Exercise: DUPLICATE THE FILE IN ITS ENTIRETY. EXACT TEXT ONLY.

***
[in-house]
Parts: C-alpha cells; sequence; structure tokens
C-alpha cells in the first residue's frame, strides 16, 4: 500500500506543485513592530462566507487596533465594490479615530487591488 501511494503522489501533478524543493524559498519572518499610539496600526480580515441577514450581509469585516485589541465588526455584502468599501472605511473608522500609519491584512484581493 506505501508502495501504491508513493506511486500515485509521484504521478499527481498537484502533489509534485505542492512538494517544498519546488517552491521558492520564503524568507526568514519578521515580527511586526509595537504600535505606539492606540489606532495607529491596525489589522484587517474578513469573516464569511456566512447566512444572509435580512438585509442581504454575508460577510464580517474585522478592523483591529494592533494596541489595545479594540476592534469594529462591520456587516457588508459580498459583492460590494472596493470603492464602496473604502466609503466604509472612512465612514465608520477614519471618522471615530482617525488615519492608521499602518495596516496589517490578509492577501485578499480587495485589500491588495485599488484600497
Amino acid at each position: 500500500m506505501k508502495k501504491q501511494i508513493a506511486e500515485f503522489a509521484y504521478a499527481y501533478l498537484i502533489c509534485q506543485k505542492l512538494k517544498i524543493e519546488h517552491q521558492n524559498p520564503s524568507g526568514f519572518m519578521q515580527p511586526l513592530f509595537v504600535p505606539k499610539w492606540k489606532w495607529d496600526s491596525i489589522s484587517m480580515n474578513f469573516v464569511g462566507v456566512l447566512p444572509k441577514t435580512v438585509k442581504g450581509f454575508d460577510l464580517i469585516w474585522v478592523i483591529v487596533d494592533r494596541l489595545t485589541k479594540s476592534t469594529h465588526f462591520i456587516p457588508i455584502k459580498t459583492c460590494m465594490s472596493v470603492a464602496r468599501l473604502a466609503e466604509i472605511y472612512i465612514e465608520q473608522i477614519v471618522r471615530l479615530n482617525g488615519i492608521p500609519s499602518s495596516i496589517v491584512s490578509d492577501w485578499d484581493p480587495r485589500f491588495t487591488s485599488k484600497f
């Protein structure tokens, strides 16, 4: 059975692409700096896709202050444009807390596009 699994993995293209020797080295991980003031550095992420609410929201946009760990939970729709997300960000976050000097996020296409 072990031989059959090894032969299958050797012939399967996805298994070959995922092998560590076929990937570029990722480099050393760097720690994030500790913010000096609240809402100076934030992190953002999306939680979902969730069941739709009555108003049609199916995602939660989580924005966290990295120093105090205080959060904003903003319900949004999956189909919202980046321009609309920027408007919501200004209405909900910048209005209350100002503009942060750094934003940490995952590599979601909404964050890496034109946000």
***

[in-house]
Parts: C-alpha cells; sequence; structure tokens
C-alpha cells in the first residue's frame, strides 16, 4: 500500500506543485513592530462566507487596533465594490479615530487591488 501511494503522489501533478524543493524559498519572518499610539496600526480580515441577514450581509469585516485589541465588526455584502468599501472605511473608522500609519491584512484581493 506505501508502495501504491508513493506511486500515485509521484504521478499527481498537484502533489509534485505542492512538494517544498519546488517552491521558492520564503524568507526568514519578521515580527511586526509595537504600535505606539492606540489606532495607529491596525489589522484587517474578513469573516464569511456566512447566512444572509435580512438585509442581504454575508460577510464580517474585522478592523483591529494592533494596541489595545479594540476592534469594529462591520456587516457588508459580498459583492460590494472596493470603492464602496473604502466609503466604509472612512465612514465608520477614519471618522471615530482617525488615519492608521499602518495596516496589517490578509492577501485578499480587495485589500491588495485599488484600497
Amino acid at each position: 500500500m506505501k508502495k501504491q501511494i508513493a506511486e500515485f503522489a509521484y504521478a499527481y501533478l498537484i502533489c509534485q506543485k505542492l512538494k517544498i524543493e519546488h517552491q521558492n524559498p520564503s524568507g526568514f519572518m519578521q515580527p511586526l513592530f509595537v504600535p505606539k499610539w492606540k489606532w495607529d496600526s491596525i489589522s484587517m480580515n474578513f469573516v464569511g462566507v456566512l447566512p444572509k441577514t435580512v438585509k442581504g450581509f454575508d460577510l464580517i469585516w474585522v478592523i483591529v487596533d494592533r494596541l489595545t485589541k479594540s476592534t469594529h465588526f462591520i456587516p457588508i455584502k459580498t459583492c460590494m465594490s472596493v470603492a464602496r468599501l473604502a466609503e466604509i472605511y472612512i465612514e465608520q473608522i477614519v471618522r471615530l479615530n482617525g488615519i492608521p500609519s499602518s495596516i496589517v491584512s490578509d492577501w485578499d484581493p480587495r485589500f491588495t487591488s485599488k484600497f
């Protein structure tokens, strides 16, 4: 059975692409700096896709202050444009807390596009 699994993995293209020797080295991980003031550095992420609410929201946009760990939970729709997300960000976050000097996020296409 072990031989059959090894032969299958050797012939399967996805298994070959995922092998560590076929990937570029990722480099050393760097720690994030500790913010000096609240809402100076934030992190953002999306939680979902969730069941739709009555108003049609199916995602939660989580924005966290990295120093105090205080959060904003903003319900949004999956189909919202980046321009609309920027408007919501200004209405909900910048209005209350100002503009942060750094934003940490995952590599979601909404964050890496034109946000």